Once the Rangers investigated, any referrals would be sent to the county of residence of this brand new class of defendants. For a legislator, that would mean they would get prosecuted back home in their district.

The bill applies this new distinction uniquely to “state officers,” defined as “an elected officer, an appointed officer, a salaried appointed officer, an appointed officer of a major state agency or the executive head of a state agency.” Examples of public corruption would include offenses such as bribery, misuse of campaign funds and official coercion.

King said the bill would include members of the University of Texas System Board of Regents, the secretary of state and other major appointed state officials. But where they would be prosecuted would depend on where they have established residency. In the case of many major appointed officers who live and work in Austin, prosecutions would still occur in Travis County, he said.

For statewide elected officials, including the governor, attorney general and all statewide judges, their place of residence would be determined by where they lived at the time they filed for their last elected job. 

Critics say the new system would create something akin to a home court advantage for elected officials. In nearly every other crime scenario, defendants are tried in the county where the crime occurred. That will change if King’s bill — or the even more far-reaching Senate version by Sen. Joan Huffman, R-Houston — becomes law. 

“Virtually every single crime that is committed in the state of Texas is prosecuted in the jurisdiction where the crime occurred,” said Rep. Gene Wu, D-Houston. “This bill actually carves out a singular exemption for elected officials and their staffs.” (He spoke before staffers of state employees were stripped from the bill.)

King argued that hometown juries and prosecutors were likely to be far tougher on politicians who ran afoul of the law than a district attorney in another county. He said that was “the last place you want to be prosecuted.”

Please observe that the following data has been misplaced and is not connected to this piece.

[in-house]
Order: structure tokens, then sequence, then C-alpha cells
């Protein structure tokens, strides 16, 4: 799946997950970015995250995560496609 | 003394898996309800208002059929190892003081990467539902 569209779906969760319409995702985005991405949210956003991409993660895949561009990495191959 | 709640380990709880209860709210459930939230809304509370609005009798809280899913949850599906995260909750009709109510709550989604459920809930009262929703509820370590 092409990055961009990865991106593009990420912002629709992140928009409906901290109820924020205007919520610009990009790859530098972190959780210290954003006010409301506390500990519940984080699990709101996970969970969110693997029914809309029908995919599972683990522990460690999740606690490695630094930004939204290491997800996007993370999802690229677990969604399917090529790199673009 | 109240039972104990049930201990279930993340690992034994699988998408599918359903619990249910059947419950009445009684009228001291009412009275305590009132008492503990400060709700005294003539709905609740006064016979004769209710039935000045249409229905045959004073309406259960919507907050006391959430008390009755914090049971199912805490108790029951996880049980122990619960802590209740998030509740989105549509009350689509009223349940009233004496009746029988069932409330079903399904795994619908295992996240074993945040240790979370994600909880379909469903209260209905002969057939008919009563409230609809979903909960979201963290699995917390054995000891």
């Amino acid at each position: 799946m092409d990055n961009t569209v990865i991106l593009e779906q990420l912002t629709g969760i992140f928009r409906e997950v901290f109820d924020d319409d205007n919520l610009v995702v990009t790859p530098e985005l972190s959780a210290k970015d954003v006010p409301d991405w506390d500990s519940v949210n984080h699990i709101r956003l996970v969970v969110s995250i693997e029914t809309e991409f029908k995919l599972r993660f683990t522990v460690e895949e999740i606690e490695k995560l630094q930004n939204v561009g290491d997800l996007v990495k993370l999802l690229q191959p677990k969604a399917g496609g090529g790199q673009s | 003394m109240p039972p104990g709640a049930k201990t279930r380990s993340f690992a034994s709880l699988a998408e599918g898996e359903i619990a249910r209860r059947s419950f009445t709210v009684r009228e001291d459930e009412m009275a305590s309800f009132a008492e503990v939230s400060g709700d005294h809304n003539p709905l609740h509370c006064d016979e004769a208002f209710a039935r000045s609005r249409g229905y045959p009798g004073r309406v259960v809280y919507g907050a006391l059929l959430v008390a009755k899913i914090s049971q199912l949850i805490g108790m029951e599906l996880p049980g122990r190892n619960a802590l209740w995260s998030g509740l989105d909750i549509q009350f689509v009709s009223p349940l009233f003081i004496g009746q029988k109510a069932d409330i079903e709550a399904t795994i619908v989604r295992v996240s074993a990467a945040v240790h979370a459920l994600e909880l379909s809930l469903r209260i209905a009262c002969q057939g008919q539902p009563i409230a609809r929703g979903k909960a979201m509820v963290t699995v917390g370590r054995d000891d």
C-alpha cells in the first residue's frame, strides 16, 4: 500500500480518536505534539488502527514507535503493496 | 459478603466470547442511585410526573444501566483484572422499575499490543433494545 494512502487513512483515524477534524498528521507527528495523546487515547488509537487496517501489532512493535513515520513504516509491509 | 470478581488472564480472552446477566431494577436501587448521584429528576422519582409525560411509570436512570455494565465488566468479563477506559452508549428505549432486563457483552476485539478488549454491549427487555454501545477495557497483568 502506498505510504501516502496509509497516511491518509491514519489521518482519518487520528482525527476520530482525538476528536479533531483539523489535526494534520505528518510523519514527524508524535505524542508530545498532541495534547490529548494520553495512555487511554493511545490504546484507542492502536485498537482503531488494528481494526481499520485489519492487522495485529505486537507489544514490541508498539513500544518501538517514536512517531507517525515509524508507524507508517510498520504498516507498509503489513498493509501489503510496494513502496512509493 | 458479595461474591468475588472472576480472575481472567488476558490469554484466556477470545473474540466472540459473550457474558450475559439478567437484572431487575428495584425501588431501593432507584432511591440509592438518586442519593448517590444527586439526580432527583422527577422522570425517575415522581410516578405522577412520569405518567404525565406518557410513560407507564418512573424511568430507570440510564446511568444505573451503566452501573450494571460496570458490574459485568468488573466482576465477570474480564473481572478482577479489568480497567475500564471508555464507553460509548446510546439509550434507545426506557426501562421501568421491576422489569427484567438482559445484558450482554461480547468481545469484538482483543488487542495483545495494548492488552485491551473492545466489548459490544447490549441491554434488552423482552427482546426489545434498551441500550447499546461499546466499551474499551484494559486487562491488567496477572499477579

However, the issue of hometown favoritism arose recently after Collin County District Attorney Greg Willis received a criminal complaint from a liberal group against newly elected Attorney General Ken Paxton, a Republican who is Willis' longtime friend and former business associate. Aides to Paxton, who was fined for violating securities laws, have said he did not run afoul of criminal laws.

Ultimately, Willis asked the Texas Rangers to step in amid reports that a Collin County grand jury independently sought information about the complaint against Paxton.

To deal with a Paxton-like scenario, King accepted an amendment from Rep. Chris Turner, D-Grand Prairie, calling for prosecutors to seek a recusal if they had a current or past “financial or other business relationship with the defendant.”

King said that from his perspective — one that’s echoed by many Republicans in the Legislature — elected officials aren’t getting a fair deal in Democrat-controlled Travis County. By way of example, many have cited the high-profile prosecutions of former U.S. Majority Leader Tom DeLay, R-Sugar Land, who was acquitted after years of appeals, and former Gov. Rick Perry, a Republican, who was indicted last summer and has a blasted his prosecution as a politically motivated "farce." 

“I think the way it’s currently constructed has led to political influence in investigations and prosecutions,” King said. “The best remedy to that is to diffuse that power to as many people as possible, which this does.”